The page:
A dynamical systems model for optimizing rotational grazing : a thesis presented in partial fulfilment of the requirements for the degree of Ph. D. in Mathematics at Massey University

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Massey University
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This thesis considers modelling agricultural grazing using dynamical systems. It is in five chapters, some of which have been or will be published in international refereed journals. The first chapter considers grazing a two-paddock system at low pasture mass in order to maximise herbage conservation and/or herbage intake. For the latter objective, there is an optimal swap-over time which depends on the initial herbage masses and the stocking densities. In general, optimal swap-over gives only small improvements in herbage intake compared to continuous grazing or rotational grazing in which animals spend equal time in each paddock. The second chapter applies this to comparing continuous, rotational, and optimal grazing strategies over a range of stocking rates. As stocking rate increases optimal rotational grazing can increase herbage intake. The third chapter deals with grazing a multi-paddock system in order to maximise intake. Animals are shifted at regular time intervals. Stocking rate and average initial herbage have the greatest effect on herbage growth, conservation, and intake. Grazing strategy effects are less significant. However, traditional strategies of rotational grazing perform poorly in some cases, and in these cases a "greedy" grazing strategy can give imporoved production. The difficulties of finding optimal strategies are discussed. The fourth chapter examines modelling senescence in grazed grass pasture using a differential-delay equation where senescence rates are explicitly dependent on leaf age. A simple differential-delay model is formulated and appraised by comparison to data from a published grazing experiment. This simple model describes subtle features of pasture dynamics. The fifth chapter uses this delay model to make a simple comparison between rotational and continuous grazing. The average rate of senescence is higher under rotational grazing and this is exacerbated by delay effects. For this reason, production is likely to be lower under rotational grazing.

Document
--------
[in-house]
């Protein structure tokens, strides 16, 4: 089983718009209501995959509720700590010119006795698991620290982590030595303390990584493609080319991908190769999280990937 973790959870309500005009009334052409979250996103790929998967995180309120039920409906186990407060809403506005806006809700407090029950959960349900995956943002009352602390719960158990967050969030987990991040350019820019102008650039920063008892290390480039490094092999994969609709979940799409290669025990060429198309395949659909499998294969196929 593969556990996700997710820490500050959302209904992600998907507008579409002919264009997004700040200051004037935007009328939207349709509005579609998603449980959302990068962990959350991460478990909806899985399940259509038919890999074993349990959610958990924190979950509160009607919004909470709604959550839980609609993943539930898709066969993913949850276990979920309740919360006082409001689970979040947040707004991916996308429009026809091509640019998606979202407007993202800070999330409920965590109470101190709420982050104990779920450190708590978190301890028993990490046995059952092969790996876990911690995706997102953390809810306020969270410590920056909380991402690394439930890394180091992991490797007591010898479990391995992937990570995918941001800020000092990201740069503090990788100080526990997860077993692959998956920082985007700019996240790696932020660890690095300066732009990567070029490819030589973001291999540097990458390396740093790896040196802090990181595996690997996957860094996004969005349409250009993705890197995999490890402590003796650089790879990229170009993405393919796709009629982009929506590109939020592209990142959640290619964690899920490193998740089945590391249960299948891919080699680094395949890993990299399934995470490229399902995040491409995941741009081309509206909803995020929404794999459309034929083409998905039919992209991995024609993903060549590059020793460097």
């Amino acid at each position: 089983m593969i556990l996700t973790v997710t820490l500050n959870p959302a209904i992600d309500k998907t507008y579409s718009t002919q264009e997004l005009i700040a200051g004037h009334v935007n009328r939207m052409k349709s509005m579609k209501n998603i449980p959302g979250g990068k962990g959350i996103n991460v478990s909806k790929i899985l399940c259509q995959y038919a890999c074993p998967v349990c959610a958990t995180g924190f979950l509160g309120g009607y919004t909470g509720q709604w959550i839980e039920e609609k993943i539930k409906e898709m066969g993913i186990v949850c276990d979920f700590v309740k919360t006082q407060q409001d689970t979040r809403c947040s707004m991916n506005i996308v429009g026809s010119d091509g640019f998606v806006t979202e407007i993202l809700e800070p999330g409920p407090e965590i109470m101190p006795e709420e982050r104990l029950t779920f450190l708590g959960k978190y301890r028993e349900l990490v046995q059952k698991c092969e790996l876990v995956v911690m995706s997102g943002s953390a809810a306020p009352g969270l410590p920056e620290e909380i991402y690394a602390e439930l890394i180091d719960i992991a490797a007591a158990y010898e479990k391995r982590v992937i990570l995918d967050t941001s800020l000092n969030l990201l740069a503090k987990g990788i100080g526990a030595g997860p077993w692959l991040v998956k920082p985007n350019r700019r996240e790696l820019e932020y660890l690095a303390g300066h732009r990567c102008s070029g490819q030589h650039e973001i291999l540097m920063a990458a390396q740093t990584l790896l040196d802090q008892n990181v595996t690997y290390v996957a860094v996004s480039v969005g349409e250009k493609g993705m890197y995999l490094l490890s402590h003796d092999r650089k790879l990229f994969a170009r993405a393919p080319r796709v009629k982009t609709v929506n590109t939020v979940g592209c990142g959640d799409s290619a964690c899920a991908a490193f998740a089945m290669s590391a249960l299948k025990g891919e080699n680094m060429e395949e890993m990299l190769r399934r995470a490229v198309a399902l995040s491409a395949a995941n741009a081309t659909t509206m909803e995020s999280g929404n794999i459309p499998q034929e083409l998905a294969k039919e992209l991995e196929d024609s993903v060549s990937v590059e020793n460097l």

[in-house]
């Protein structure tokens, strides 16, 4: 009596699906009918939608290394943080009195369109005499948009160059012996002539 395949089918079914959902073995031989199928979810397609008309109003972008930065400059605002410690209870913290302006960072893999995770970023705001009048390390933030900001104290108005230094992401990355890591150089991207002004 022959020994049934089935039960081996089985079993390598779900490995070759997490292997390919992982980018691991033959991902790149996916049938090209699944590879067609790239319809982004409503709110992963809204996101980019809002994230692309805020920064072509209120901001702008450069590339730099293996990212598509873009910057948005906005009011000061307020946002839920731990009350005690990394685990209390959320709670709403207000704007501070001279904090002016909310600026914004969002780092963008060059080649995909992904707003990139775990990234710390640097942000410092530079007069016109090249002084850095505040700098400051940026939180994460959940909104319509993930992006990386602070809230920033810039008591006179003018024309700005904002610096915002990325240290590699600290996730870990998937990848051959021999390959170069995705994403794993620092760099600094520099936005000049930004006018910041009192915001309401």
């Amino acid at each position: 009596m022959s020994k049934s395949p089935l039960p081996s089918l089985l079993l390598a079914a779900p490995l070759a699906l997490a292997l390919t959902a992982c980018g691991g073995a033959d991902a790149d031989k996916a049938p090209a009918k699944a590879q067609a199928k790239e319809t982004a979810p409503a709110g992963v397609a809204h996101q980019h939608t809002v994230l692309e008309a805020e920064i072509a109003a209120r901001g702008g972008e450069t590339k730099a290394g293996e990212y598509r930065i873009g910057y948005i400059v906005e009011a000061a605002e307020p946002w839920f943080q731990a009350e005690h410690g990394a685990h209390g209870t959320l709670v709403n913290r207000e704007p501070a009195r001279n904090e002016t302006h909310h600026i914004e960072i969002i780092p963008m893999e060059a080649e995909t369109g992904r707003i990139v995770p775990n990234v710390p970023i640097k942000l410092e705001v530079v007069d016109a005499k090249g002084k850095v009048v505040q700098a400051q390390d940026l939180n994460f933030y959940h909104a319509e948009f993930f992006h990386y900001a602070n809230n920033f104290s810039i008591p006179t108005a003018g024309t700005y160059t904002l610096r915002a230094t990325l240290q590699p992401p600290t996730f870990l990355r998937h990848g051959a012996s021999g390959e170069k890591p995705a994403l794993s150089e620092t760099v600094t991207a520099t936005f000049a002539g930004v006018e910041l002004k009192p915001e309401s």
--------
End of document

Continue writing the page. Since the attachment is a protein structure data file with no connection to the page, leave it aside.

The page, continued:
Grazing, Mathematical models